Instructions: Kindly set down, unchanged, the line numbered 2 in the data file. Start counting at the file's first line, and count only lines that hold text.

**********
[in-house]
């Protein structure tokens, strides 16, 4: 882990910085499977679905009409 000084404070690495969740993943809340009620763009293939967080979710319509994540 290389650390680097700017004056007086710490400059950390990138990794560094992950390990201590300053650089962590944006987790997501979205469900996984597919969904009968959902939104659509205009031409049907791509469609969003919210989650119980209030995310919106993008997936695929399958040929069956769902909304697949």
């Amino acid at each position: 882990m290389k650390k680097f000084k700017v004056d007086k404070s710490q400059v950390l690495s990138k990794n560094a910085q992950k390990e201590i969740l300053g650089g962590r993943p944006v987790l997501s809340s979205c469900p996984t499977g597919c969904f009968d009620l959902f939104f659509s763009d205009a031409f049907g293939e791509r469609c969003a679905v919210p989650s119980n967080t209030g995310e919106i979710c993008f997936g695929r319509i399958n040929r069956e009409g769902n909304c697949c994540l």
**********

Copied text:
């Protein structure tokens, strides 16, 4: 882990910085499977679905009409 000084404070690495969740993943809340009620763009293939967080979710319509994540 290389650390680097700017004056007086710490400059950390990138990794560094992950390990201590300053650089962590944006987790997501979205469900996984597919969904009968959902939104659509205009031409049907791509469609969003919210989650119980209030995310919106993008997936695929399958040929069956769902909304697949």